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Hong Kong 2020: HKIFF44 cancelled due to spike in COVID-19 cases

 

The Hong Kong International Film Festival (HKIFF) was cancelled last month following the recent spike in COVID-19 infected cases in Hong Kong.  The 14-day cinephile extravaganza was due to start from 18th August.

According to HKIFFS Executive Director Albert Lee, more than 185 titles from 55 countries and regions were selected originally for HKIFF44, including 53 world, international, and Asian premieres.  “While we are unable to screen these films publicly because of the COVID-19 pandemic, we are still happy to share our team’s choices and discoveries with our audience,” said Mr Lee.

HKIFF44 covers a broad spectrum of distinguished classics and exciting new works from all over the world.  Among this year’s highlights is Roman Polanski’s An Officer and a Spy, a retelling of France’s Dreyfus Affair which won the Grand Jury Prize at the 76th Venice Film Festival.  In Voices in the Wind, which received a special mention at Berlinale Generation, promising Japanese actress Serena Motola evokes profound emotions throughout her cathartic journey under Suwa Nobuhiro’s elegant direction.

Christian Petzold’s Undine is a tale of fantasy and humor galvanized by the magnificent performance of Berlinale Best Actress Paula Beer.  Her Korean counterpart, Kim Min-hee, also draws us into women’s delicate inner world in The Woman Who Ran, with which Hong Sang-soo was named Best Director at Berlinale.  The late Raúl Ruiz’s unfinished debut feature, The Tango of the Widower and Its Distorting Mirror, is rediscovered and completed by his widow and collaborator, Valeria Sarimento, after half a century.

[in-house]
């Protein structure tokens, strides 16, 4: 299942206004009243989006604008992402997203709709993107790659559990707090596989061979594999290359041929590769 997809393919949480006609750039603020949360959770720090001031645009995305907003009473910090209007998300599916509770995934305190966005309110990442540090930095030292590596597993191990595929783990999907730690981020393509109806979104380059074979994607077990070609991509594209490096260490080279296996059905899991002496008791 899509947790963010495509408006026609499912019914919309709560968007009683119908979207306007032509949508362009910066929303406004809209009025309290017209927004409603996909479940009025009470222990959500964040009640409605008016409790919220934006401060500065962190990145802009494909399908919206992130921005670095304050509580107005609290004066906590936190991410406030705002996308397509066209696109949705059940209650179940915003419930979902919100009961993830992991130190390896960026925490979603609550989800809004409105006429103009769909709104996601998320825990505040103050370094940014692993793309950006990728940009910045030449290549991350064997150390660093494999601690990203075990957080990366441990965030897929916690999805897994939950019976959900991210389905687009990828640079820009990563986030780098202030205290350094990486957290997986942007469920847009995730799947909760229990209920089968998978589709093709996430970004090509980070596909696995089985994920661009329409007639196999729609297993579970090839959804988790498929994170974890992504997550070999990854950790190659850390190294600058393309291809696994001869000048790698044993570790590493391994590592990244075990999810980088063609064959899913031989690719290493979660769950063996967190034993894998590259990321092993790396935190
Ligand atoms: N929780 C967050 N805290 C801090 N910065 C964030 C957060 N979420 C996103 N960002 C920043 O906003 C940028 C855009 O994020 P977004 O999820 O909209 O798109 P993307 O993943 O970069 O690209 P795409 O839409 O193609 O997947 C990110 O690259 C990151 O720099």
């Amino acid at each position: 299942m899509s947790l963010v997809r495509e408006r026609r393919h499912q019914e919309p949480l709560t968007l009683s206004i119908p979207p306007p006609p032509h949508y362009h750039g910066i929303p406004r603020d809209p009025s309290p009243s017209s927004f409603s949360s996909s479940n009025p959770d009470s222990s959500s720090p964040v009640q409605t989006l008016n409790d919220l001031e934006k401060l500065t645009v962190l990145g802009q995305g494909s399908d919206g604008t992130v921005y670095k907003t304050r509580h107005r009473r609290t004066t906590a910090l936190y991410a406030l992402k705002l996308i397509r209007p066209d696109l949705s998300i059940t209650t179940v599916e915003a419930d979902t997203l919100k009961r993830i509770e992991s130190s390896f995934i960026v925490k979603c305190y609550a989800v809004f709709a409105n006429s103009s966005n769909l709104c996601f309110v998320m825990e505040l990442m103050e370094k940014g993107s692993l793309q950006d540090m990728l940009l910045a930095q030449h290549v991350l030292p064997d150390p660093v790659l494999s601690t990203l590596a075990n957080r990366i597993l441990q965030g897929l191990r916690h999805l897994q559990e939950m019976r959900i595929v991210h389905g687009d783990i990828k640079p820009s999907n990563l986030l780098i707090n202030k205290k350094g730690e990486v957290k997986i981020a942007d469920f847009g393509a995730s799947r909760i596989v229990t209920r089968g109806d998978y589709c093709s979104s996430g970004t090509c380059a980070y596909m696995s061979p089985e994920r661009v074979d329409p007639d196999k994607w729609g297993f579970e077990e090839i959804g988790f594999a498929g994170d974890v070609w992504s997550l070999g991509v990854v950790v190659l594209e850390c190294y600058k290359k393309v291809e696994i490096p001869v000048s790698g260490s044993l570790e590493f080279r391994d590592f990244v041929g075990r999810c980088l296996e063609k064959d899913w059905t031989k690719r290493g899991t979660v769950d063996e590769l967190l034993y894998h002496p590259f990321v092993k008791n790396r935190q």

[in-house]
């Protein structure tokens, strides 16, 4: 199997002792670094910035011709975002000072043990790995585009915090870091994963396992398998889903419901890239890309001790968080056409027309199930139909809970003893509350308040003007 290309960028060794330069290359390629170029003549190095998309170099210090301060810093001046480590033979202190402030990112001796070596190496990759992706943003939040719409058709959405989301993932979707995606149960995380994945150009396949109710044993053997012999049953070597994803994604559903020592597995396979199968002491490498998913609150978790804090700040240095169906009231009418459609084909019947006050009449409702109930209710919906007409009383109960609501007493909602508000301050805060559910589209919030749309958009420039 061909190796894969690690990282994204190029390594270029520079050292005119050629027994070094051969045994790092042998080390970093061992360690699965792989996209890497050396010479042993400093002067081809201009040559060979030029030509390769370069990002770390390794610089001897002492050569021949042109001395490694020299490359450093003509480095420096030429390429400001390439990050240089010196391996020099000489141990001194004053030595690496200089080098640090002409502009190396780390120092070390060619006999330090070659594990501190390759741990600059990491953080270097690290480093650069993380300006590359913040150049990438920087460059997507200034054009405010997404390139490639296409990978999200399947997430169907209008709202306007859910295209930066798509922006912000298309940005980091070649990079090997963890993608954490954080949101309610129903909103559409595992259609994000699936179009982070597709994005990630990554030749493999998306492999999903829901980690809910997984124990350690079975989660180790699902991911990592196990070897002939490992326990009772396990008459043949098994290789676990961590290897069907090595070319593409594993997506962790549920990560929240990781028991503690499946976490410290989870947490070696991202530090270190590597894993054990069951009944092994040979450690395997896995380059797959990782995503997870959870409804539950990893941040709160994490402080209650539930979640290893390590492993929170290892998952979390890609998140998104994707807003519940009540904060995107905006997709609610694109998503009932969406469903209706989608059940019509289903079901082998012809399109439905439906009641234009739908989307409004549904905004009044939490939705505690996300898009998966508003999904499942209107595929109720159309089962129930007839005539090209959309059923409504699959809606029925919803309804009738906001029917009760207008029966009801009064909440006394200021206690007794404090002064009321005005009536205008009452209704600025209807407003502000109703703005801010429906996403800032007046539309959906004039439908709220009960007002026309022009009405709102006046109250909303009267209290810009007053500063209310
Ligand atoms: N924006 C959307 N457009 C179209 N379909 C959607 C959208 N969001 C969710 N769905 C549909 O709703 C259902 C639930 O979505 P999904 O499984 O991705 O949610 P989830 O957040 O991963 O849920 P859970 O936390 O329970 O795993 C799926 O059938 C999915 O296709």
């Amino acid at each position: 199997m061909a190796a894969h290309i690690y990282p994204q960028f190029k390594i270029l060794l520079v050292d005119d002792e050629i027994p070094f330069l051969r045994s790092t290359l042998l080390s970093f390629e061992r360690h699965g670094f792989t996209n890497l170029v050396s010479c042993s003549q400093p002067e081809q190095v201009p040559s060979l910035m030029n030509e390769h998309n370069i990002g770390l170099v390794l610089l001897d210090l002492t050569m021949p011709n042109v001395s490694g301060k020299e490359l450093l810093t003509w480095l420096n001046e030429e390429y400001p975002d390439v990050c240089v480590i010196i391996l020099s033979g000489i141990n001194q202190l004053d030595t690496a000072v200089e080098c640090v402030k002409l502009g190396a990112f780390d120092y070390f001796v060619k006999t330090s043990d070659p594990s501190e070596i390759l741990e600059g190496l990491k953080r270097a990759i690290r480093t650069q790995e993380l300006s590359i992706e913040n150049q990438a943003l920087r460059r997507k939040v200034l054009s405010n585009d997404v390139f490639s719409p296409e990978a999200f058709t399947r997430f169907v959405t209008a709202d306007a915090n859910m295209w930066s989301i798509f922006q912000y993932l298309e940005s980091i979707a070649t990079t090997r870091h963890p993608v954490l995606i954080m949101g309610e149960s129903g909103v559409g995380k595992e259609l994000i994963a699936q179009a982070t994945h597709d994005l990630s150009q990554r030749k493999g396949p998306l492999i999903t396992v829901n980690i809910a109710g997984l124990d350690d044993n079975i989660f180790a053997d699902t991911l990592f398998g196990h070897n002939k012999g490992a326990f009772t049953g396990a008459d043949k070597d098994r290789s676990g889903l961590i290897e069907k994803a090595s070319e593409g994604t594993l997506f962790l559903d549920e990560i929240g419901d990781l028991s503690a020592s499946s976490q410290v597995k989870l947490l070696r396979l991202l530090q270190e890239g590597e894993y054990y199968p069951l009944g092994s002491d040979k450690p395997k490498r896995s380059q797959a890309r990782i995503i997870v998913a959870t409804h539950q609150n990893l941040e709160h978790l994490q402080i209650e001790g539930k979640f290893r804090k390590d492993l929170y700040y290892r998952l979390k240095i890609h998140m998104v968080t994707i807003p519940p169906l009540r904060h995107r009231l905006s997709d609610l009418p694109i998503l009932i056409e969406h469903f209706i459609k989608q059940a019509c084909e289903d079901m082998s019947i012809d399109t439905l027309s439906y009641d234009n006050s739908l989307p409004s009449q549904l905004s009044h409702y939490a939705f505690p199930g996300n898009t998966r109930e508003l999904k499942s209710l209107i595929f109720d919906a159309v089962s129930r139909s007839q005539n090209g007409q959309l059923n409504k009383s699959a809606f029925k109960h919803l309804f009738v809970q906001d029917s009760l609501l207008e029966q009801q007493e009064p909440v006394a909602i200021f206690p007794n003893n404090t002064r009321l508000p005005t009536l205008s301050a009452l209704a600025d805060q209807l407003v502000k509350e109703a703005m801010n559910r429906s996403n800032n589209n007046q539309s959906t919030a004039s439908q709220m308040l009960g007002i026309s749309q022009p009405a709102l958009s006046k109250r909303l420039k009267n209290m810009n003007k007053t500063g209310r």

Renowned documentarian Hara Kazuo continues to probe with his two new works: Reiwa Uprising follows the election campaign of a new political party formed by marginalized communities, and Minamata Mandala delves into the lingering pain of residents suffering from mercury poisoning.

In the Fantastic Beats section, Eliza Hittman shows extraordinary sensitivity to young women’s plight in unintended pregnancy in Never Rarely Sometimes Always, the winner of this year’s Berlinale Grand Jury Prize.  Likewise, Liu Kuang-Hui boldly explores the forbidden passion of two high school classmates and the persecution they faced in Your Name Engraved Herein.

Equally fascinating from the Midnight Heat section are two hot picks for the young and adventurous audience: First Love, an unconventional yakuza comedy from cult favourite Miike Takashi, and Tezka Macoto’s Tezuka’s Barbara, featuring pop idols Inagaki Goro and Nikaido Fumi as a dangerously sexy couple.

Animation lovers, too, would have much to enjoy: from the enchanting and beautifully hand-painted romance of Bombay Rose to Anca Damian’s playful celebration of the incomparable bond between human and their four-legged friends, Marona’s Fantastic Tale.

Earlier, HKIFF had disclosed the three world premieres – Man Lim-chung’s Keep Rolling, Joseph Hsu’s Little Big Women, and Yukisada Isao’s The Cornered Mouse Dreams of Cheese – which would have bookended this year’s festival.  Also announced were four specially-curated programmes, including a tribute honouring Michael Hui, HKIFF44’s Filmmaker in Focus; a full retrospective of Federico Fellini; a celebration of the 30th anniversary of The Film Foundation; and Journey Through Italian Cinema, featuring restored classics from the world-renowned Cineteca di Bologna.

HKIFF44 was slated to run from 18th to 31st August 2020. The original programme can be accessed here

 

 

 

 

 

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